We started and now end our summer blog series with an anonymous guest post.
As someone who is recently unemployed, I have been networking in search of a new role. I work in the financial services industry and was employed just below the executive level. As I search for a new role, I’ve noticed a trend: Men, regardless of responsibilities, tend to have more senior titles while women, who may well have more responsibilities than the men, often have titles that, on paper, appear subordinate to their male peers.
I’ve been interviewing for a director-level role with a large U.S. financial services company. Though I’ve been a managing director most recently, I appreciate that organizational structures differ among companies, so I decided to pursue the role.
I have had nine – Nine! – interviews with this company. Only one of the interviewers was a female at the director level. In preparation for my interviews, I researched the employees’ backgrounds on LinkedIn. The female had a senior leadership level title – co-head – on her profile. How was it possible that she went from a co-head to director level?
I assumed that I was reading about the wrong person and would be interviewing with another woman at the company who shared the same name. That was not the case. It was the same woman and when I spoke with her, I asked about her LinkedIn profile. She shrugged and replied nonchalantly that the company had a reorganization and change in titles about a year ago.
I was puzzled. My other eight interviews were with males at the managing director level, with the exception of one male at a director level. The male had about half of the woman’s years of experience yet was at the same level? That really bothered me. Why was this woman essentially demoted? I did more research on the company and discovered that the majority of employees on LinkedIn at the senior managing director and executive managing director levels are all male.
On fairygodboss.com, I read some of the female employee reviews on the company and discovered very low reviews in the area of gender diversity. One of the comments put it bluntly: “It’s an old boys’ club.”
I was giving an update on my job search to a female networking group and mentioned this company and my disappointing findings. One of the other members said, “Well, what do you expect? It’s financial services.”
I was curious as to the “rationales” behind this reality. “It’s just the corporate culture and the old boys’ club mentality” isn’t enough of an explanation for me. Do men do a better job of selling themselves to win and attain the higher-level positions? Do men have better networking contacts? Is it just assumed that women will take more junior roles and leave it up to the men to lead? Is the subconscious bias of male managers hiring employees like themselves? The answers may be “Yes” to all questions.
Does that mean women should allow this trend to continue?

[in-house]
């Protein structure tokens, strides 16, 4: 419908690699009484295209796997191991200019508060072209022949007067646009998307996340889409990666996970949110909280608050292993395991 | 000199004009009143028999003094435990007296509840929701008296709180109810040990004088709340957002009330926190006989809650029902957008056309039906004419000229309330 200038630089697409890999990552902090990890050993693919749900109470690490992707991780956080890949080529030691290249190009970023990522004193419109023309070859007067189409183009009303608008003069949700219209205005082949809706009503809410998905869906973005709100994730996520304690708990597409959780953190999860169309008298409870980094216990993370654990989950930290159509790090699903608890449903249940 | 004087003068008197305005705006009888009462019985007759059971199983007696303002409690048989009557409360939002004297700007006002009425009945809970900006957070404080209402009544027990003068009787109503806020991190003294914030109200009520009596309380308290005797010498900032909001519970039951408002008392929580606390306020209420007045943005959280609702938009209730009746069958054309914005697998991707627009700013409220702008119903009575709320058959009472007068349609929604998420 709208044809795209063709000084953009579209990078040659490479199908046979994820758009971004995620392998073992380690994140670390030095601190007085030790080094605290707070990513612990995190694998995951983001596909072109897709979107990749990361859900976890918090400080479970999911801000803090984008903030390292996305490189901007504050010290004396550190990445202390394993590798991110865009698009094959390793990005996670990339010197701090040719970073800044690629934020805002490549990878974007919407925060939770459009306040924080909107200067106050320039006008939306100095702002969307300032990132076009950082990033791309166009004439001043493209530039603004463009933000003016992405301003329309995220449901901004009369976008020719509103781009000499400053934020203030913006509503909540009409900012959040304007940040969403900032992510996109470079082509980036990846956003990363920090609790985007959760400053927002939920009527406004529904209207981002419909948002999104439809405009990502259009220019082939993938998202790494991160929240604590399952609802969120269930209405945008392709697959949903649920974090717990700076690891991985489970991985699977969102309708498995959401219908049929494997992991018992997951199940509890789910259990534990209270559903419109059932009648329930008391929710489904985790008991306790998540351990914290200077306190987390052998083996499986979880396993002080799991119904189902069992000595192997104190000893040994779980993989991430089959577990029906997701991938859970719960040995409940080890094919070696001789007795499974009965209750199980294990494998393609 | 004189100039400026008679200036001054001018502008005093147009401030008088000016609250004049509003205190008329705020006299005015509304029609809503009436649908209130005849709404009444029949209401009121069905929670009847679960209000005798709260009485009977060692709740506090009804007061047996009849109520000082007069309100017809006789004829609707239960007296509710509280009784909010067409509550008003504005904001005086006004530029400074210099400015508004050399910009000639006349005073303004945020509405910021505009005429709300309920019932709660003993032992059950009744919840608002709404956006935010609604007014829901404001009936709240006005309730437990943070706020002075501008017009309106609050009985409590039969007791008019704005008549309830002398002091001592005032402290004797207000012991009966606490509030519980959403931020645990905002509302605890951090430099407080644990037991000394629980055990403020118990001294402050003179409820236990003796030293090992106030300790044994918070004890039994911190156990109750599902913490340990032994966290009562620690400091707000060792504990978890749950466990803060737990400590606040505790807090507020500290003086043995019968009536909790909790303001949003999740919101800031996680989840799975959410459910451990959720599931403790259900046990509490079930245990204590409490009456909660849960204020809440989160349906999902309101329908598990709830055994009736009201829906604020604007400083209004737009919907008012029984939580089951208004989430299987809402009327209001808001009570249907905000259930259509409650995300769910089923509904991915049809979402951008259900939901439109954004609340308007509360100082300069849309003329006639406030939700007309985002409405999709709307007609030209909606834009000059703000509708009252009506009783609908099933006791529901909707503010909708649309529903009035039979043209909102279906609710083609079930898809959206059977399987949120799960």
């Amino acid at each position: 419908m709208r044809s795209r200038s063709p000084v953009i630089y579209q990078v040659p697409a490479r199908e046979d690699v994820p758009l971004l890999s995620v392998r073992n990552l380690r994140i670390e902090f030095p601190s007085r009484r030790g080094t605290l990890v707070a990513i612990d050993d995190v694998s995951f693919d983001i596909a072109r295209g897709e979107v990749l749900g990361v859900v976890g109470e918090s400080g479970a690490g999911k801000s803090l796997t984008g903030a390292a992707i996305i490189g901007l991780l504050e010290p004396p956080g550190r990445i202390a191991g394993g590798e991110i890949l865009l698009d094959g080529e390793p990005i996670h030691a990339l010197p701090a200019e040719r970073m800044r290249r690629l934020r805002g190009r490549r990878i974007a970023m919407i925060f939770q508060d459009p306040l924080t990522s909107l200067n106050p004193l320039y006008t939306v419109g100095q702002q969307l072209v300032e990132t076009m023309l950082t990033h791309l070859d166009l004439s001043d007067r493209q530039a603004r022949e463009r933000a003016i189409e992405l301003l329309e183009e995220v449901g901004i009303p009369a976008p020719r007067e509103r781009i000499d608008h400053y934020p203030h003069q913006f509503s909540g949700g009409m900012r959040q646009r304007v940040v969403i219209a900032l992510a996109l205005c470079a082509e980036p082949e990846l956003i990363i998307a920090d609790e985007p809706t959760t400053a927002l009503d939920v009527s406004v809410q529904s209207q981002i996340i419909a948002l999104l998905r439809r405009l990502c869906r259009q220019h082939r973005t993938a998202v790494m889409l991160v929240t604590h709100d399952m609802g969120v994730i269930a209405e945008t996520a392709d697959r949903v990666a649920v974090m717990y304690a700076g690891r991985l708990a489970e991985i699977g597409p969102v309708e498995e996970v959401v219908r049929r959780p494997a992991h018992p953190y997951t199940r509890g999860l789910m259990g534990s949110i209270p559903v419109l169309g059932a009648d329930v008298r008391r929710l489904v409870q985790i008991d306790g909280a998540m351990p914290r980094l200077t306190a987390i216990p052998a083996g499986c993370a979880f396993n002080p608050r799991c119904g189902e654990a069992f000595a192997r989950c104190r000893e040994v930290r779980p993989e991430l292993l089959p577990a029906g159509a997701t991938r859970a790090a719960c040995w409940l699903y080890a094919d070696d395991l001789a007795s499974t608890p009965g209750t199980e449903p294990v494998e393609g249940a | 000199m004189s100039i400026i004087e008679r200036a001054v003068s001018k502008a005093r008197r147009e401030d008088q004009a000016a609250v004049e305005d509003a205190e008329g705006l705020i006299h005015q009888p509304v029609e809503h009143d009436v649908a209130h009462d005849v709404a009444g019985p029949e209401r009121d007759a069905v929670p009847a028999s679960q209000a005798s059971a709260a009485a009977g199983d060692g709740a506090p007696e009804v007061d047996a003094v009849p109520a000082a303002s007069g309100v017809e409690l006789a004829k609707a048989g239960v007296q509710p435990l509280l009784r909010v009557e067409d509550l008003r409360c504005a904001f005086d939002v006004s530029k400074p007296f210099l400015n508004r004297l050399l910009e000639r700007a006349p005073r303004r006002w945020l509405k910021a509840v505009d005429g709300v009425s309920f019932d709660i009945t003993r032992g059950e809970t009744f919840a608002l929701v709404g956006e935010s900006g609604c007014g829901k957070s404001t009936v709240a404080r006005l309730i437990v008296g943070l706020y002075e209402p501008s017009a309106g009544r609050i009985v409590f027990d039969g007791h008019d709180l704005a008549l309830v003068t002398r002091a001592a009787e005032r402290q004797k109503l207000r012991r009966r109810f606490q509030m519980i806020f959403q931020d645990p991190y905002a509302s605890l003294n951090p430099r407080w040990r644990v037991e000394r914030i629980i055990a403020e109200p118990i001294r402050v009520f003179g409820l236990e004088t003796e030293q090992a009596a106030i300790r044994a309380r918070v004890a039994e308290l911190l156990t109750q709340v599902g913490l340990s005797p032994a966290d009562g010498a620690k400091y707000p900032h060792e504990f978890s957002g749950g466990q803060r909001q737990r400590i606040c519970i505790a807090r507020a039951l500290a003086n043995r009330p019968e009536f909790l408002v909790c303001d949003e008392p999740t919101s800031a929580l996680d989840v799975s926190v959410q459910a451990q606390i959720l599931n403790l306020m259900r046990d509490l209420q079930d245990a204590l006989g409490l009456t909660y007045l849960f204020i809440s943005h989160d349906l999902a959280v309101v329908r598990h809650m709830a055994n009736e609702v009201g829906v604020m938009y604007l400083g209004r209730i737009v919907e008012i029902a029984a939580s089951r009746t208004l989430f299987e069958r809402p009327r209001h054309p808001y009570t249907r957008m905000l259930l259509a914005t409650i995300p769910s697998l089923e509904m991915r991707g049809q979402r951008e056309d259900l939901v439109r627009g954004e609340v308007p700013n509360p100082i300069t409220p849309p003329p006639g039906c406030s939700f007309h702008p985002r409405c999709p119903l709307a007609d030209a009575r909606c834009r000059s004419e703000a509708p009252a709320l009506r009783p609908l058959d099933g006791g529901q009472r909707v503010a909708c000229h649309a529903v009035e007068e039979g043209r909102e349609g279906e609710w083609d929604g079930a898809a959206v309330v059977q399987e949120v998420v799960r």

I believe that we all want to work in a corporate culture that is a meritocracy, one that does not discriminate against gender or race. Many women are working full time and bear the majority of parenting and household responsibilities, which often results in stress and fatigue. Some women may need to prioritize networking and allocate more time in their day to speak with former colleagues and make new contacts. A change in routine may require a change in habits that will require spouses or partners to share in more parenting and household responsibilities.
Women also need more support from other women. I have worked in several corporate cultures where the senior leaders were predominately male. The few female leaders did very little to coach, encourage. and promote other women in the company. It was as if these female leaders had climbed the ladder and made it to the top and then didn’t want to rock the boat or have any other female push them off their pedestals.
We need female leaders to not only coach other females but also speak up for their promotability in a business and push for new female hires. It’s too simple for male leaders to hire males like themselves. Companies need to have intention and establish diversity goals, and then monitor hiring practices to ensure those goals are met.
I am happy, however, to be able to end this post on a high note: I recently had a positive networking experience with a senior female leader who was humble and kind. We spoke for about an hour and toward the end of our conversation, she asked “Would you be open to a role on my team?” I was dumbfounded — and so happy! This female financial services executive was paying it forward, looking to hire a female for her team. She was giving me a chance and walking the talk around gender diversity.
We need more behavior like this from other female leaders. As women, we may also need to say no if offered lower-level roles and titles that are not commensurate with our experience. If enough of us say no, companies will have to begin recognizing female talent and assigning roles and titles based on merit. The U.S. has never been more focused on the need for diversity at all levels. Women must embrace the moment and stand up for ourselves and one another to be recognized for our accomplishments and talents.